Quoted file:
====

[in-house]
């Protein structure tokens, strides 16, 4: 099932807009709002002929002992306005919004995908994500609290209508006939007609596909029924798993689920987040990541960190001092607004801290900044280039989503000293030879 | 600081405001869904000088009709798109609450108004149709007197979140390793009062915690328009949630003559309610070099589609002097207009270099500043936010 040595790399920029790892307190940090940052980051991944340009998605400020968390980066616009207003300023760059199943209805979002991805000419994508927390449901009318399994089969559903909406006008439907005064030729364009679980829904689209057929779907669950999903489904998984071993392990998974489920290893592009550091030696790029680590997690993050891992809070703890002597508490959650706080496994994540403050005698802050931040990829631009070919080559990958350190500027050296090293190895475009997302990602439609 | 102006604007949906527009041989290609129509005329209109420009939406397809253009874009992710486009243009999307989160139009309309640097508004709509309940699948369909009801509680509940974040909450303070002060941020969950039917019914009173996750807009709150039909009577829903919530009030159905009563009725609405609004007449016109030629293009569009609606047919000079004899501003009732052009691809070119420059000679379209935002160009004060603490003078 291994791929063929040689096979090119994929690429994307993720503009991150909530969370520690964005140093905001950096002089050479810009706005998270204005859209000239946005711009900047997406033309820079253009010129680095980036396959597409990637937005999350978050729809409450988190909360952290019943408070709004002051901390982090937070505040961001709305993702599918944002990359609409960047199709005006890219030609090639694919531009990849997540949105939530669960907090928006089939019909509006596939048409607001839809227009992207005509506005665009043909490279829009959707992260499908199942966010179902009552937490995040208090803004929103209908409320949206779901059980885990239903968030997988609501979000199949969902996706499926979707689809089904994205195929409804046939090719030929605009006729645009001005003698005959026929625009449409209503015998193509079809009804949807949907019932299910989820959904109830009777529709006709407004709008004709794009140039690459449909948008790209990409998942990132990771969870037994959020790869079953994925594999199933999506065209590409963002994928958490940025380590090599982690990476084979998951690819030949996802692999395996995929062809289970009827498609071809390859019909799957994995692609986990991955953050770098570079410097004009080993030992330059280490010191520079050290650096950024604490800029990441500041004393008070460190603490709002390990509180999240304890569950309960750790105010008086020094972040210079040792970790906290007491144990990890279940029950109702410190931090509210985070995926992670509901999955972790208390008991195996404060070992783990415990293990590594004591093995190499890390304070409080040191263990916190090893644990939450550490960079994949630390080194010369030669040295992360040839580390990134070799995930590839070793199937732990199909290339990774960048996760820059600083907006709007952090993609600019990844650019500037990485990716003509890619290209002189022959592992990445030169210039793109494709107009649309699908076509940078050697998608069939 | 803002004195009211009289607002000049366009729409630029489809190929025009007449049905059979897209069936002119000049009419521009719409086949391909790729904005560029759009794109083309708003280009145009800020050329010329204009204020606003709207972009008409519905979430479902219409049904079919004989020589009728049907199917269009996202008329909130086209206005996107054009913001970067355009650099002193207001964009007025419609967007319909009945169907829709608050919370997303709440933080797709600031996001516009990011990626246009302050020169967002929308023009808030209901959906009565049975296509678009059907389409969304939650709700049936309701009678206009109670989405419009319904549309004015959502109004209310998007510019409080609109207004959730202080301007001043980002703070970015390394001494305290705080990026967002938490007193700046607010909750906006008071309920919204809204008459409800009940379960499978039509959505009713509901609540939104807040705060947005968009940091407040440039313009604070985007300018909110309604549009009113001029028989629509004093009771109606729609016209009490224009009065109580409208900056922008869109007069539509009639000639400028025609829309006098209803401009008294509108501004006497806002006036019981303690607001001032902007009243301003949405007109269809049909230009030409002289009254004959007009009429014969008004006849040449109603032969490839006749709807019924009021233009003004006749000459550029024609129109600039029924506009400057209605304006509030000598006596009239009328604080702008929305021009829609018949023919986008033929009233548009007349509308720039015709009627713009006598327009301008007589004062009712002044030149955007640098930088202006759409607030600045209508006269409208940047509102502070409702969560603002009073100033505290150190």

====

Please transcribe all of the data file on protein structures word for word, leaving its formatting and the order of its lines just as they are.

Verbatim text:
[in-house]
């Protein structure tokens, strides 16, 4: 099932807009709002002929002992306005919004995908994500609290209508006939007609596909029924798993689920987040990541960190001092607004801290900044280039989503000293030879 | 600081405001869904000088009709798109609450108004149709007197979140390793009062915690328009949630003559309610070099589609002097207009270099500043936010 040595790399920029790892307190940090940052980051991944340009998605400020968390980066616009207003300023760059199943209805979002991805000419994508927390449901009318399994089969559903909406006008439907005064030729364009679980829904689209057929779907669950999903489904998984071993392990998974489920290893592009550091030696790029680590997690993050891992809070703890002597508490959650706080496994994540403050005698802050931040990829631009070919080559990958350190500027050296090293190895475009997302990602439609 | 102006604007949906527009041989290609129509005329209109420009939406397809253009874009992710486009243009999307989160139009309309640097508004709509309940699948369909009801509680509940974040909450303070002060941020969950039917019914009173996750807009709150039909009577829903919530009030159905009563009725609405609004007449016109030629293009569009609606047919000079004899501003009732052009691809070119420059000679379209935002160009004060603490003078 291994791929063929040689096979090119994929690429994307993720503009991150909530969370520690964005140093905001950096002089050479810009706005998270204005859209000239946005711009900047997406033309820079253009010129680095980036396959597409990637937005999350978050729809409450988190909360952290019943408070709004002051901390982090937070505040961001709305993702599918944002990359609409960047199709005006890219030609090639694919531009990849997540949105939530669960907090928006089939019909509006596939048409607001839809227009992207005509506005665009043909490279829009959707992260499908199942966010179902009552937490995040208090803004929103209908409320949206779901059980885990239903968030997988609501979000199949969902996706499926979707689809089904994205195929409804046939090719030929605009006729645009001005003698005959026929625009449409209503015998193509079809009804949807949907019932299910989820959904109830009777529709006709407004709008004709794009140039690459449909948008790209990409998942990132990771969870037994959020790869079953994925594999199933999506065209590409963002994928958490940025380590090599982690990476084979998951690819030949996802692999395996995929062809289970009827498609071809390859019909799957994995692609986990991955953050770098570079410097004009080993030992330059280490010191520079050290650096950024604490800029990441500041004393008070460190603490709002390990509180999240304890569950309960750790105010008086020094972040210079040792970790906290007491144990990890279940029950109702410190931090509210985070995926992670509901999955972790208390008991195996404060070992783990415990293990590594004591093995190499890390304070409080040191263990916190090893644990939450550490960079994949630390080194010369030669040295992360040839580390990134070799995930590839070793199937732990199909290339990774960048996760820059600083907006709007952090993609600019990844650019500037990485990716003509890619290209002189022959592992990445030169210039793109494709107009649309699908076509940078050697998608069939 | 803002004195009211009289607002000049366009729409630029489809190929025009007449049905059979897209069936002119000049009419521009719409086949391909790729904005560029759009794109083309708003280009145009800020050329010329204009204020606003709207972009008409519905979430479902219409049904079919004989020589009728049907199917269009996202008329909130086209206005996107054009913001970067355009650099002193207001964009007025419609967007319909009945169907829709608050919370997303709440933080797709600031996001516009990011990626246009302050020169967002929308023009808030209901959906009565049975296509678009059907389409969304939650709700049936309701009678206009109670989405419009319904549309004015959502109004209310998007510019409080609109207004959730202080301007001043980002703070970015390394001494305290705080990026967002938490007193700046607010909750906006008071309920919204809204008459409800009940379960499978039509959505009713509901609540939104807040705060947005968009940091407040440039313009604070985007300018909110309604549009009113001029028989629509004093009771109606729609016209009490224009009065109580409208900056922008869109007069539509009639000639400028025609829309006098209803401009008294509108501004006497806002006036019981303690607001001032902007009243301003949405007109269809049909230009030409002289009254004959007009009429014969008004006849040449109603032969490839006749709807019924009021233009003004006749000459550029024609129109600039029924506009400057209605304006509030000598006596009239009328604080702008929305021009829609018949023919986008033929009233548009007349509308720039015709009627713009006598327009301008007589004062009712002044030149955007640098930088202006759409607030600045209508006269409208940047509102502070409702969560603002009073100033505290150190």